Monday, November 28, 2011

Driving on the left?

Ever wondered why the British drive on the left side of the road?

Well, during the Middle Ages, everyone kept to the left in case they came across an unfriendly stranger on the right, and needed to draw their sword easily. Keeping to the left became official in 1300 A.D. and continued until the late 1700s, when the US and France used wagons carring farm products pulled by several pairs of horses. The driver had to sit on the left rear horse in order to keep his right arm free to lash the horses, and to make sure he could see to stay clear of other wagon wheels passing. The first known keep-right law was enacted in Pennsylvania in 1792.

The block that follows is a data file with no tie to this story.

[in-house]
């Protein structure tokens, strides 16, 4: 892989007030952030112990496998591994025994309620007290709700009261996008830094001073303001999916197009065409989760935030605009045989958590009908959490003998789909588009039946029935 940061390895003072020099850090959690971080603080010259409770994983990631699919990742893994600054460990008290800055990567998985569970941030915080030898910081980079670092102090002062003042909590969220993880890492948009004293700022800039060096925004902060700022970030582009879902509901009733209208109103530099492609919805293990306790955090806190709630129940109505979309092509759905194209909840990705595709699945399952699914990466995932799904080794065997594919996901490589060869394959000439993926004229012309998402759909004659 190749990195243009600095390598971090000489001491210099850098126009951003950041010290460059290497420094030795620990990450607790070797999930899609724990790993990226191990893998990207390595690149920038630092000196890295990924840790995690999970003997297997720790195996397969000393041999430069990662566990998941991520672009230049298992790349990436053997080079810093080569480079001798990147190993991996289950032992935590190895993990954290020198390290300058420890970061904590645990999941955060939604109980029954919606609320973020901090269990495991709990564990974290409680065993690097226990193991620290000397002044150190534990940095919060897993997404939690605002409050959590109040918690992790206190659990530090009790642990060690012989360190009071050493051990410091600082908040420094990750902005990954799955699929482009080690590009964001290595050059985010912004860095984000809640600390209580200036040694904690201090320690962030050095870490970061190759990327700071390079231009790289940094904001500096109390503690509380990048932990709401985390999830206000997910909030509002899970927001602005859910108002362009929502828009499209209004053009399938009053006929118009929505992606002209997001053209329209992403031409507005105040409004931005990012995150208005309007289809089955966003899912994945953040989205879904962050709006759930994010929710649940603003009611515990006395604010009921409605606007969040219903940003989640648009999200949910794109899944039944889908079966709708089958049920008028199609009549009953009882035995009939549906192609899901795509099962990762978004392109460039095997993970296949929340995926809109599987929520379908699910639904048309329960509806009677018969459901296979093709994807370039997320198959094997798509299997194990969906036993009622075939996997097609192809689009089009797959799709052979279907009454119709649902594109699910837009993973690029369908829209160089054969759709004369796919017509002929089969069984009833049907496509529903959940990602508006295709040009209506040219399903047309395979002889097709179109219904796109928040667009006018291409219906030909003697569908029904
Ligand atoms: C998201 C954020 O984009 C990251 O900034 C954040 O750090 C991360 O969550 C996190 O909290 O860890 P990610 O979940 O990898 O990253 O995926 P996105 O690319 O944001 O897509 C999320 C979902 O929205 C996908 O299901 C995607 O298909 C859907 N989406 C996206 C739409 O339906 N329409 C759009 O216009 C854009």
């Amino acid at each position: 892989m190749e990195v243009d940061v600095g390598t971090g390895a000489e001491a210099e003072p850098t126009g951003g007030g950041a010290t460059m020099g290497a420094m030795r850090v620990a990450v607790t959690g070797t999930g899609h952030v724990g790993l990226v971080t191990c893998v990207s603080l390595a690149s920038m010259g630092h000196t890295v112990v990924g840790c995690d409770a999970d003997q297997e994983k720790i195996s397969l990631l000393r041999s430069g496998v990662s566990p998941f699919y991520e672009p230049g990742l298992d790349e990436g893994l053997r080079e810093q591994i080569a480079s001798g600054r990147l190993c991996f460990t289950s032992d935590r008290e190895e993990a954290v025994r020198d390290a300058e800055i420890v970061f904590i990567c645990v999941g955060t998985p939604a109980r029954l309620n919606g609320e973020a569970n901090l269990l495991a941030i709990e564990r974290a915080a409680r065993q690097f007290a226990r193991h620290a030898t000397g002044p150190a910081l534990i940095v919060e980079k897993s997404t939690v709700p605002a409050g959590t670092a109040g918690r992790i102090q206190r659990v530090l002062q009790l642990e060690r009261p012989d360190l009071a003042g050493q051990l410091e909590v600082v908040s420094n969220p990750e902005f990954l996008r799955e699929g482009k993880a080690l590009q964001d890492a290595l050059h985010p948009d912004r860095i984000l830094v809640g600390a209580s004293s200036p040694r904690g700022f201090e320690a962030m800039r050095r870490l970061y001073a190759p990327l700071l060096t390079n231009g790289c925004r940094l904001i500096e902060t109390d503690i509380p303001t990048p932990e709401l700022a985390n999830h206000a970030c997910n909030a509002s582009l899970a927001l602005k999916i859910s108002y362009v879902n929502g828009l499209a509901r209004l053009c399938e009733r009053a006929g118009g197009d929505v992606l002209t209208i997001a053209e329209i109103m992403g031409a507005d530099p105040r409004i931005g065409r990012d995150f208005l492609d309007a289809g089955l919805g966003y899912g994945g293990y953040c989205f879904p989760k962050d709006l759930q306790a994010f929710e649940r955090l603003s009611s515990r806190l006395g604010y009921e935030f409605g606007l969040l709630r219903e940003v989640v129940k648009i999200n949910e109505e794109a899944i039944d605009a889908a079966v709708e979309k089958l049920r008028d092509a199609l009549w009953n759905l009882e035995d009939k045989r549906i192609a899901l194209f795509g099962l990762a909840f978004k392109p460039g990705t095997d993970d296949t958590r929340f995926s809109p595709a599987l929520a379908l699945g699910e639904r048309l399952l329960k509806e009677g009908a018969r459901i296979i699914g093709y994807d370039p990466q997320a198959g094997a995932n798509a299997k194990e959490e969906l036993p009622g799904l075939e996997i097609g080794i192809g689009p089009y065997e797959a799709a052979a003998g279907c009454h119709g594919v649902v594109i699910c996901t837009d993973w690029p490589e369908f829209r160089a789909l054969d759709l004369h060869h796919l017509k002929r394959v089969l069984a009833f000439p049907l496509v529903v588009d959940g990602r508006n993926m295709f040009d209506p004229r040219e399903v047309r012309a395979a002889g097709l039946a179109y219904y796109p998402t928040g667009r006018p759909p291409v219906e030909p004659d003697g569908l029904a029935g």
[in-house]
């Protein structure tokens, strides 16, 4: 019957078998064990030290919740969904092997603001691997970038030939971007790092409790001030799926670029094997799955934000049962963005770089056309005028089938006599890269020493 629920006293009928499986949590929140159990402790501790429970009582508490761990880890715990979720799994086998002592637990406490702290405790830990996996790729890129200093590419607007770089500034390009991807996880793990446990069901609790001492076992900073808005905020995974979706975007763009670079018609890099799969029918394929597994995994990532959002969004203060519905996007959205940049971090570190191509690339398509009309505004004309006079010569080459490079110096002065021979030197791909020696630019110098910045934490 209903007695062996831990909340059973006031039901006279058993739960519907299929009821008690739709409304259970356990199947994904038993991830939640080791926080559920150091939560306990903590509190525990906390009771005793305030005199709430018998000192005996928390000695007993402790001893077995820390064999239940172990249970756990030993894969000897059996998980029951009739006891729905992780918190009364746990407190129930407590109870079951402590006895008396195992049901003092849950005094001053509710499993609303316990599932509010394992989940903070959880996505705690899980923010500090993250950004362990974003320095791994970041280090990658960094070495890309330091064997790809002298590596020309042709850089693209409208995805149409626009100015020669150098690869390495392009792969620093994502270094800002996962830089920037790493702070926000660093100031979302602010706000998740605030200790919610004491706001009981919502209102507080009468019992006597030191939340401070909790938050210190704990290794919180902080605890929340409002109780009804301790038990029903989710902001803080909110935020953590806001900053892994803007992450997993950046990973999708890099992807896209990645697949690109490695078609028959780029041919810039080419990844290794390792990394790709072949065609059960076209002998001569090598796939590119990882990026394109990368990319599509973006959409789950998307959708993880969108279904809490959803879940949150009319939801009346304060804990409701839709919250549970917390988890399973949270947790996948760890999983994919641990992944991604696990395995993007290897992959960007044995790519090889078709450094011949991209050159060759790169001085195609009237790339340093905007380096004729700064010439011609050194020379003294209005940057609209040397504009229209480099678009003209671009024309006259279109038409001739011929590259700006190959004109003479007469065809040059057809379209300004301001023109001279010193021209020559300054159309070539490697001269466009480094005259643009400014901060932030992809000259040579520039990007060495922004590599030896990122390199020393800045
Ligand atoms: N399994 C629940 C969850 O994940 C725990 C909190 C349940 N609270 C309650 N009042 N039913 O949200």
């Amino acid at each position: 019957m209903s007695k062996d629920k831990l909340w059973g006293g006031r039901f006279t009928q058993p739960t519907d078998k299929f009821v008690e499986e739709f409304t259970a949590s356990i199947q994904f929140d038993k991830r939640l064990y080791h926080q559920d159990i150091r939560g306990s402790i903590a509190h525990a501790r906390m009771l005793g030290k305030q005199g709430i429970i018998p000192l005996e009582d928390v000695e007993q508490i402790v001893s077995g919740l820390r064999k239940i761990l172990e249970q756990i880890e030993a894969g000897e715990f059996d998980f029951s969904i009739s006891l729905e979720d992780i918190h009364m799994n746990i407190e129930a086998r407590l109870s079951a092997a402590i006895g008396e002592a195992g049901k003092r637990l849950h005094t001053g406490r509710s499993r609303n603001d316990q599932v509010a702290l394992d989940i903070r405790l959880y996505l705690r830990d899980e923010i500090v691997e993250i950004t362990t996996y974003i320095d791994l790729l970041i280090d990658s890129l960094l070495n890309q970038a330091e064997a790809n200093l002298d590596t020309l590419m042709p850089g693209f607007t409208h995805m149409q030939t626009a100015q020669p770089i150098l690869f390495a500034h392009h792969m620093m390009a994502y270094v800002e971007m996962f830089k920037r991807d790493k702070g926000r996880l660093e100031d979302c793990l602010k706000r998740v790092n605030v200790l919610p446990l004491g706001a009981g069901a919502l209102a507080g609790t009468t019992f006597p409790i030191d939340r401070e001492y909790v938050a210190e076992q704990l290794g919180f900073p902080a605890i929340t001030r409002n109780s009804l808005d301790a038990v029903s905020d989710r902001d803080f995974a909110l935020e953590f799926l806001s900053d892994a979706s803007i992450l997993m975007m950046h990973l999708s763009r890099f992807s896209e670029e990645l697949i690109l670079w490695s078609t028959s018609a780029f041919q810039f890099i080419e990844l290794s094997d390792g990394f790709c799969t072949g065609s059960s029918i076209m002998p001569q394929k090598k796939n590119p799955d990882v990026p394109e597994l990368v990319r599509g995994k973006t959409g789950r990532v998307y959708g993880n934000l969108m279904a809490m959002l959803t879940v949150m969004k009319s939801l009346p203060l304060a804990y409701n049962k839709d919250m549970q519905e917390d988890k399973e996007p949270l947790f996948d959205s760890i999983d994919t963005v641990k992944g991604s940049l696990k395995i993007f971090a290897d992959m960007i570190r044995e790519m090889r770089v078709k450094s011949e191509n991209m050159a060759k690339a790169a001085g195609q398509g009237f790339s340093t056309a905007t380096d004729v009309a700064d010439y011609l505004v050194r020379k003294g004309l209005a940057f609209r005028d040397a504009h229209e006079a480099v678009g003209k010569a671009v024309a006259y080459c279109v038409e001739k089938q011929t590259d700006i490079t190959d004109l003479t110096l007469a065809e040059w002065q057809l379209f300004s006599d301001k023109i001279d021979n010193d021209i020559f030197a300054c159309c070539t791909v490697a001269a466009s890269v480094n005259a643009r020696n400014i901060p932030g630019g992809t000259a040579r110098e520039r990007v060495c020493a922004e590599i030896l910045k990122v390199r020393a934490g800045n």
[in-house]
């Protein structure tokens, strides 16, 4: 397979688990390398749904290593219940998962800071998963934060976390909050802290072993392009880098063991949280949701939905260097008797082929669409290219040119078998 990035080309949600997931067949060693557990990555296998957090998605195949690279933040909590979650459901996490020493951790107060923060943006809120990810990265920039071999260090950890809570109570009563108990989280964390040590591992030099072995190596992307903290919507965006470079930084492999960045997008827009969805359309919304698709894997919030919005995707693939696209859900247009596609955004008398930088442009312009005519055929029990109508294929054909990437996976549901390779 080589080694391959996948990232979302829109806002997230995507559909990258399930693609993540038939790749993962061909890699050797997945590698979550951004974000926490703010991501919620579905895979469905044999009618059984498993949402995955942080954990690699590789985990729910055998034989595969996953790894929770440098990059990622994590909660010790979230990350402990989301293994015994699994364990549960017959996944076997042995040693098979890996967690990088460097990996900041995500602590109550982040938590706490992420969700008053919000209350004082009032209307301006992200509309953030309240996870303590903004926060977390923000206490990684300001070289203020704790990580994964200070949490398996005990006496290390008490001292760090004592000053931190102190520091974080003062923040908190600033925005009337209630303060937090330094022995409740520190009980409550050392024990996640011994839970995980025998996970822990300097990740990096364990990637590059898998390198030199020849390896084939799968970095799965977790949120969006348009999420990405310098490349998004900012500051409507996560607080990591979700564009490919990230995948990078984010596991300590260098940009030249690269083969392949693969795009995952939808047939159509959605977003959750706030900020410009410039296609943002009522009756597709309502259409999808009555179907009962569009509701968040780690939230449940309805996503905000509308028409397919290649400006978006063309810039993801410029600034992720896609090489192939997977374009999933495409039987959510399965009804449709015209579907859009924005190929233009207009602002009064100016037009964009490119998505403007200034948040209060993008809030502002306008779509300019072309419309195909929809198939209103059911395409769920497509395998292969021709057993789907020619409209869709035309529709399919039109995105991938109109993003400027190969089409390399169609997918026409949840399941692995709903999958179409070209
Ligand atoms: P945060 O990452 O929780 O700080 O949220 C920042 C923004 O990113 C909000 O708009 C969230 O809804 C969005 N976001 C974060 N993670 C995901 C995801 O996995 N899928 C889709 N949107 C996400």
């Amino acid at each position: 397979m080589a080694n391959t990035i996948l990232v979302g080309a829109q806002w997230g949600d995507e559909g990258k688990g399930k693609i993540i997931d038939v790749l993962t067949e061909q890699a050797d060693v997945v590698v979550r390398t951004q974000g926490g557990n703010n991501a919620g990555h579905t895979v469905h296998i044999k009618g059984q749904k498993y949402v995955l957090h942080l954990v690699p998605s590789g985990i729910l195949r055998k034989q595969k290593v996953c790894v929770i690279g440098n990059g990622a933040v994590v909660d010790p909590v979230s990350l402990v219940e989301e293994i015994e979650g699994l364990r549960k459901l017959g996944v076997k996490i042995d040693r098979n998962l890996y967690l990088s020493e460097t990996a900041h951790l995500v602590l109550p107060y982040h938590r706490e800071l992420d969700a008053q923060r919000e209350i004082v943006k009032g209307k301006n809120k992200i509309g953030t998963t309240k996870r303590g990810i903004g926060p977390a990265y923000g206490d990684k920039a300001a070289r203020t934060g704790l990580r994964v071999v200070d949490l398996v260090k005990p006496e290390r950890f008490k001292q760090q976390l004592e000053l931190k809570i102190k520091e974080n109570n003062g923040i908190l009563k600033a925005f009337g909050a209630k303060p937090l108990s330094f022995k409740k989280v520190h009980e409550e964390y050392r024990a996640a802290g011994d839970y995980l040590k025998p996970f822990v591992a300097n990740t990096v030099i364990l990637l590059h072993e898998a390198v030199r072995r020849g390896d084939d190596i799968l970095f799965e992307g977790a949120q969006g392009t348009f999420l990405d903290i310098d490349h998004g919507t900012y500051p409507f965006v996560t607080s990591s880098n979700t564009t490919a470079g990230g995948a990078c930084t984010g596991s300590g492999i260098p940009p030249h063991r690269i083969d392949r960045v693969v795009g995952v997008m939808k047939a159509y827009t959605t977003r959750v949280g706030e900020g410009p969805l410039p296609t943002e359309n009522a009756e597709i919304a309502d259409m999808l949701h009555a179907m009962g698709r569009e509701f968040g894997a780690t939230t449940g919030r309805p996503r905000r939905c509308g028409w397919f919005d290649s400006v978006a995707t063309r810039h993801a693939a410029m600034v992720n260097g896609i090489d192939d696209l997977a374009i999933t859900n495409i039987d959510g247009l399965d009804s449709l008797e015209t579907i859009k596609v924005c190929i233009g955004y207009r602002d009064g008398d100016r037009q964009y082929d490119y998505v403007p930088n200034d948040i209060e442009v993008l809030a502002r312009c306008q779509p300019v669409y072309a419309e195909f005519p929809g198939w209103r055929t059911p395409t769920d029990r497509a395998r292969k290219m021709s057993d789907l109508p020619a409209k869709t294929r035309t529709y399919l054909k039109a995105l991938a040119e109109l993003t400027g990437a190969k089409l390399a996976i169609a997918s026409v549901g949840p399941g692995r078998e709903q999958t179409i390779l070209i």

In England, however, they didn't use horse drawn wagons with a driver riding one of the horses. The driver sat on the right side of a seat mounted on the wagon, so the whip wouldn't get caught in the load behind him when he lashed the horses. Keeping left became English law in 1756,with the enactment of an ordinance governing traffic on the London Bridge.

Friday, November 25, 2011

Orange Super Friends

Today we thought we would provide you with a bit of serious and a bit of not so serious.

We love the pop of color both Jean-Philippe Demeyer and Kathryn M. Ireland used with orange. Can you image each room without this color now?!

And, for the close of our orange celebration we thought we would have a bit of fun. We could not resist sharing some of our favorite characters who wear orange day after day. Enjoy and thank you for helping us celebrate this month's dynamic color. Behold our super characters!

Tuesday, November 22, 2011